Amazon bolsters its cloud with generative AI as it embraces frugality
Not for the first time, this week was all about the quickening battle for leadership in artificial intelligence, especially the generative variety.
That was abundantly clear at Amazon Web Services Inc.’s annual re:Invent conference in Las Vegas, which SiliconANGLE and its livestreaming video studio theCUBE, as well as our newly constituted market research arm theCUBE Research, covered closely in our most intense editorial coverage since we first attended it more than a decade ago. The AI imperative was also apparent across the pond at Hewlett Packard Enterprise Co.’s annual Discover conference in Barcelona, HPE outlined a hybrid cloud vision for enterprises.
For more this weekend, check out theCUBE Research Principal Analyst Dave Vellante’s latest, not-to-be-missed deep-dive Breaking Analysis, this one analyzing the upshot of re:Invent: AWS’ new simplicity mandate.
Here’s this week’s news and analysis:
Supercloud 5: The Battle for AI Supremacy
First catch up on our special report and get the full story list so far, with more to come in the coming days and weeks from our Supercloud 5 event. Among the many highlights, mostly from AWS re:Invent, is this sampling of our coverage:
It’s no longer OpenAI and everyone else. Suddenly the game is wide open: Breaking Analysis: The OpenAI meltdown: Winners and losers in the battle for AI supremacy and Who will win the battle for AI in the cloud? Maybe everyone
Amazon left no doubt it has no intention of being an also-ran in generative AI: Re:Invent exclusive: AWS CEO Adam Selipsky to reveal a new generative AI stack
The full exclusive Q&A with Adam Selipsky (pictured): Ahead of re:Invent, AWS chief Adam Selipsky lays out a broad AI strategy
We had the news first on a bold gambit by AWS: AWS debuts Amazon WorkSpaces Thin Client device for virtual desktop access
John Furrier reads between the lines on Selipsky’s plans for leading the battle for AI supremacy: Inside AWS re:Invent: Adam Selipsky’s keynote and the battle for AI supremacy
Dave Vellante’s and George Gilbert’s great analysis of essential re:Invent takeaways and AWS’ essential challenge in the generative AI era: AWS has its work cut out to turn software that has been developed with a primary objective of making infrastructure run better to developing software that is composable and ultimately drives user productivity: Breaking Analysis: re:Invent 2023 underscores a new simplicity mandate for AWS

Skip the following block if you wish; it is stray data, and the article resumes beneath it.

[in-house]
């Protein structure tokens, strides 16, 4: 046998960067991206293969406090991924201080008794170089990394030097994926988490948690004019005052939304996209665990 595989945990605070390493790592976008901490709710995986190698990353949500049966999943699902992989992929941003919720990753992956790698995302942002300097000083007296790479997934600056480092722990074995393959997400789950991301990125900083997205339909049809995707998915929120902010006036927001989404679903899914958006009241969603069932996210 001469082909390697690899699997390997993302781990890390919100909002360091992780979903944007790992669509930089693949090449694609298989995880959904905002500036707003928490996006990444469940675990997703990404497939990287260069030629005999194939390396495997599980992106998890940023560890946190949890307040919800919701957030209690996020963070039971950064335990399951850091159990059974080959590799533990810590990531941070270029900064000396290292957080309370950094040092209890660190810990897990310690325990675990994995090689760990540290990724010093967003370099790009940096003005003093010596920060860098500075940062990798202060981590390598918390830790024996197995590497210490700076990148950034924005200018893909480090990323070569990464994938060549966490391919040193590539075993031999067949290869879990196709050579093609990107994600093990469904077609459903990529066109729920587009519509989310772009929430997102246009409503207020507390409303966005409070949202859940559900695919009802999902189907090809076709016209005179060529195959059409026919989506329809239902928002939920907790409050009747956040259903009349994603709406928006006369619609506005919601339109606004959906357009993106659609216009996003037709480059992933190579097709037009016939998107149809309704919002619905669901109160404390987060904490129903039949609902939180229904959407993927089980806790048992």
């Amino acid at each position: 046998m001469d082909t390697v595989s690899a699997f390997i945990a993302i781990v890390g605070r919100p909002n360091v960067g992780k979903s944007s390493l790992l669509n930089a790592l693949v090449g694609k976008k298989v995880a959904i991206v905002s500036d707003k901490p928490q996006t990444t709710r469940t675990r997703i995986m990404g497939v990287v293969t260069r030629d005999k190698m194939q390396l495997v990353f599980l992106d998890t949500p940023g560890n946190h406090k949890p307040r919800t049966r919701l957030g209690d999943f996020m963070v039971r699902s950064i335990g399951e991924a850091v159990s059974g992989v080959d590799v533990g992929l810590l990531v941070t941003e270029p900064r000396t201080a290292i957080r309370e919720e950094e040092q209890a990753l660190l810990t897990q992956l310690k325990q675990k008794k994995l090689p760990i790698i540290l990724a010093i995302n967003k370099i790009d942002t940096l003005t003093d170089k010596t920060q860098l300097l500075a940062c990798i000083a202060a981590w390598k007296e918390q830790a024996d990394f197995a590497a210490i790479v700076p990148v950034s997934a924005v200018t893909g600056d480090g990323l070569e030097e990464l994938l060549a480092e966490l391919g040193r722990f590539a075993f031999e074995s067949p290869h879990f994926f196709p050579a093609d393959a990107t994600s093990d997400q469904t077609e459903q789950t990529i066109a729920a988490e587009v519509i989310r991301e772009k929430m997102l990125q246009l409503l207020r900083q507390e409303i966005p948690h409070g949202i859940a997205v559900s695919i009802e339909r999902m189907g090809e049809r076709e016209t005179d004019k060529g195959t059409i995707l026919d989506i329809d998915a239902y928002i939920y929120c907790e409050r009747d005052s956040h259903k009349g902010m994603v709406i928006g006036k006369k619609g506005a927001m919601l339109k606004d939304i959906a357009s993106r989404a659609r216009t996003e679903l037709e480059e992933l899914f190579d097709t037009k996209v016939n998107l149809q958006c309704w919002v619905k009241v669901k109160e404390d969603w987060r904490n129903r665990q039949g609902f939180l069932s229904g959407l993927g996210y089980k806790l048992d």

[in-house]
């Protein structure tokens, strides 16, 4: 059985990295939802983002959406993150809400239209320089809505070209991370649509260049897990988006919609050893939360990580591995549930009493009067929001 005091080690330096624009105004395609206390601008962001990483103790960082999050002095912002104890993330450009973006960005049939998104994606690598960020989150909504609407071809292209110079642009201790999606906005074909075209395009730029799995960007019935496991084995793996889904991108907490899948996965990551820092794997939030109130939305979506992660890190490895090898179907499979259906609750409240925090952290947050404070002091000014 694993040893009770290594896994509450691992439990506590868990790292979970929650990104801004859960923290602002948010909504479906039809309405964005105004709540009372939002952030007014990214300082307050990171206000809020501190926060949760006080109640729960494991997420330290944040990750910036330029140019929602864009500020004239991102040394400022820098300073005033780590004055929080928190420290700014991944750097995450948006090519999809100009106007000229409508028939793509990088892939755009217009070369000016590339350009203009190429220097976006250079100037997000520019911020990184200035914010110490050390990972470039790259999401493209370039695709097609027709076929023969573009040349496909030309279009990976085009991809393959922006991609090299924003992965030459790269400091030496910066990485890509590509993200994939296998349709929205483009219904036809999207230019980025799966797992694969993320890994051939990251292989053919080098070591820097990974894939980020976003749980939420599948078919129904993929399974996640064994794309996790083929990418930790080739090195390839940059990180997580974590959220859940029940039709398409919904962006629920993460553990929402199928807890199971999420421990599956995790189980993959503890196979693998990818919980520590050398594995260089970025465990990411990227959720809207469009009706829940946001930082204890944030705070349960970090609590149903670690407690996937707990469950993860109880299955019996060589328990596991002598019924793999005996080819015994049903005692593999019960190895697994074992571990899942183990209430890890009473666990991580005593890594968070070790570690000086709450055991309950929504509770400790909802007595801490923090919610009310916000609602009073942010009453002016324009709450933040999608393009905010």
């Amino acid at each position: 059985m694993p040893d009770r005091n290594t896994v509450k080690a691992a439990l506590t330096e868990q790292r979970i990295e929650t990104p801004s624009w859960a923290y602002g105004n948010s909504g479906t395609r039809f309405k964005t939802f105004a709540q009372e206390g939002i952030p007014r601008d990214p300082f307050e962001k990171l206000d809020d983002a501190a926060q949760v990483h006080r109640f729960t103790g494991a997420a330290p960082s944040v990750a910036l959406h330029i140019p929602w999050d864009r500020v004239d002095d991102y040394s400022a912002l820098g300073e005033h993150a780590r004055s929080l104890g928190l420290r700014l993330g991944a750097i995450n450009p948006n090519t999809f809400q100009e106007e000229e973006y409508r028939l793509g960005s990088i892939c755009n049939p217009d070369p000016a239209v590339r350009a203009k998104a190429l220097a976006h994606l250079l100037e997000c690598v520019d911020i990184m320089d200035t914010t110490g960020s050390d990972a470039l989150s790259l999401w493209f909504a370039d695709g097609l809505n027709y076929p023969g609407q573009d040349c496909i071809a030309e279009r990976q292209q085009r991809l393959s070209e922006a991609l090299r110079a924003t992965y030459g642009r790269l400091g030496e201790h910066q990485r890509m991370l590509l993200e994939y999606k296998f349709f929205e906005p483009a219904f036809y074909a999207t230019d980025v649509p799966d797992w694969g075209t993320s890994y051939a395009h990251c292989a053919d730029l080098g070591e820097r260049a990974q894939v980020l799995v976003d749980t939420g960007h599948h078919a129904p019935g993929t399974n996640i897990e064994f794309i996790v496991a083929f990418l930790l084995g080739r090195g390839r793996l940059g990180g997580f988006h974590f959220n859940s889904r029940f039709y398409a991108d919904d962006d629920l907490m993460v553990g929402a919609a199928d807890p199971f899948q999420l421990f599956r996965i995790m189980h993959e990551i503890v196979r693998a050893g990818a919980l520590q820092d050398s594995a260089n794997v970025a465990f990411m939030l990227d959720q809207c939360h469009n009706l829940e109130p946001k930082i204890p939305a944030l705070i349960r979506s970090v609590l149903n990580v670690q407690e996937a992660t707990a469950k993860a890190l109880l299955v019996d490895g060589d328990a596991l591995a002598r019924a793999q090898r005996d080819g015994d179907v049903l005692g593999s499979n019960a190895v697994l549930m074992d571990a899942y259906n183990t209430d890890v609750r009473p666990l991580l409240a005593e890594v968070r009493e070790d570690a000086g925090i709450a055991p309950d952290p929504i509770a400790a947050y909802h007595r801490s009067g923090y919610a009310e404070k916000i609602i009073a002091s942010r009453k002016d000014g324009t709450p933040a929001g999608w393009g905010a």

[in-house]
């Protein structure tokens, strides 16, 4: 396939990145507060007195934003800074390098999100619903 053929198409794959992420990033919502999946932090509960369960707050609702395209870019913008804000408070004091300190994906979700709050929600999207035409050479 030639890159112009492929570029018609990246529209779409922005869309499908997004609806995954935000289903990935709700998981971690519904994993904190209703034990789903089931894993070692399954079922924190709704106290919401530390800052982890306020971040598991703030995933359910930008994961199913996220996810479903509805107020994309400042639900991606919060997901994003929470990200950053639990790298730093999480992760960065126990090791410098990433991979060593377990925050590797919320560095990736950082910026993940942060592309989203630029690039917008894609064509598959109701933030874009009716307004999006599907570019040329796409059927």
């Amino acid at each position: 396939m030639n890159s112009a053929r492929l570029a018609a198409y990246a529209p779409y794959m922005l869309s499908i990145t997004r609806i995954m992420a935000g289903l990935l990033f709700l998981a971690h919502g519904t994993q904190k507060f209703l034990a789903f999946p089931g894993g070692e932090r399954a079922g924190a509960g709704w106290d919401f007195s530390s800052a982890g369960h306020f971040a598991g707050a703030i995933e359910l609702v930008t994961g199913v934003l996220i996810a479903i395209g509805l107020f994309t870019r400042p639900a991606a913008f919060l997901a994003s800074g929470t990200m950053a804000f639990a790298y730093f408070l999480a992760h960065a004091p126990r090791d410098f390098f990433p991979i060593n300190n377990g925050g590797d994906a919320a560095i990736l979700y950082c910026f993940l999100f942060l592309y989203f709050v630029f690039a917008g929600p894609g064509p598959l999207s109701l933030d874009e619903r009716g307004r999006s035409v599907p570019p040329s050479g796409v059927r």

AWS’ AI chip design expertise is still underestimated: AWS debuts next-generation Graviton4 and Trainium2 chips for cloud and AI workloads
Amazon Q looks very promising, but AWS has a lot of work to do to make it real across so many use cases: AWS previews Amazon Q: an AI-powered business assistant coming first to IT pros and developers and AWS re:Invent up close: A deep dive on Amazon Q And not to mention, Q apparently doesn’t escape the hallucination problems of other chatbots.
In his re:Invent keynote, AWS’ CEO tells the world how the company is building an entire generative AI stack, from chips to applications: Rethinking IT at re:Invent: AWS bets the stack on generative AI
Amazon AI aims to catch up in multimodal: AWS rolls out new Titan AI models for image and text generation
Intellyx’s Jason Bloomberg calls out some expo hall highlights: Not all generative AI: Highlights from AWS re:Invent
In his usual entertaining keynote, Vogels laid out a broader view of the AI opportunity — it’s not just gen AI — but mostly emphasized the need for a continuing focus on architectural and engineering frugality and how it’s also crucial for sustainable IT going forward: Amazon CTO Werner Vogels architects a more frugal future for the enterprise cloud
In other AI news
From HPE Discover: HPE, Nvidia partner on AI-optimized platforms and services
Sam Altman is now back officially as CEO, but we don’t know much more about why he was canned in the first place, and things still sound unsettled. OpenAI reinstates Altman as CEO with changes to the governing board
This will have to change: Making an image with generative AI uses as much energy as charging your phone
In the enterprise and the cloud
Still a slowdown in mainstream tech: Hardware sales trough sends Dell’s sales down for the fifth straight quarter
But others are doing just fine: Shares of UiPath spike 27% on strong earnings and revenue beat, upbeat forecast
Mark Albertson gets an exclusive interview with the founder who sued his former company alleging fraud: Cloudbrink’s co-founder takes his company to court over allegations of financial fraud
I suppose no surprise: Broadcom to let go 1,800+ VMware employees amid push for increased profitability
Hedge Fund Anson Builds Stake in Twilio, Pushes for Sale (from The Information)
Elsewhere around tech
You’ve got to be kidding dept.
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